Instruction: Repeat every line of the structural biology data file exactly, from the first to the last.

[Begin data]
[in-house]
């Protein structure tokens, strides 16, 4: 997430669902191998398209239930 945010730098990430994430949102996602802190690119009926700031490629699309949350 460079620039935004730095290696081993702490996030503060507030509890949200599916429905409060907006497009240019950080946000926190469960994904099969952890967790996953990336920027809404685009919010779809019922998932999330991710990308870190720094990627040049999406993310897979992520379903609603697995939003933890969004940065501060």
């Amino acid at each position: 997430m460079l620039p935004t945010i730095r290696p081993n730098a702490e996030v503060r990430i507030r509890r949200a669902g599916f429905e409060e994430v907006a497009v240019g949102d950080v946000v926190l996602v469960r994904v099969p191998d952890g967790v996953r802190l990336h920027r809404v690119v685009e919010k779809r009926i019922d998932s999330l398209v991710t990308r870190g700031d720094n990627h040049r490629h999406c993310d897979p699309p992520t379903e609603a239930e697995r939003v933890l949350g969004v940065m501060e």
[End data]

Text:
[in-house]
């Protein structure tokens, strides 16, 4: 997430669902191998398209239930 945010730098990430994430949102996602802190690119009926700031490629699309949350 460079620039935004730095290696081993702490996030503060507030509890949200599916429905409060907006497009240019950080946000926190469960994904099969952890967790996953990336920027809404685009919010779809019922998932999330991710990308870190720094990627040049999406993310897979992520379903609603697995939003933890969004940065501060």
């Amino acid at each position: 997430m460079l620039p935004t945010i730095r290696p081993n730098a702490e996030v503060r990430i507030r509890r949200a669902g599916f429905e409060e994430v907006a497009v240019g949102d950080v946000v926190l996602v469960r994904v099969p191998d952890g967790v996953r802190l990336h920027r809404v690119v685009e919010k779809r009926i019922d998932s999330l398209v991710t990308r870190g700031d720094n990627h040049r490629h999406c993310d897979p699309p992520t379903e609603a239930e697995r939003v933890l949350g969004v940065m501060e």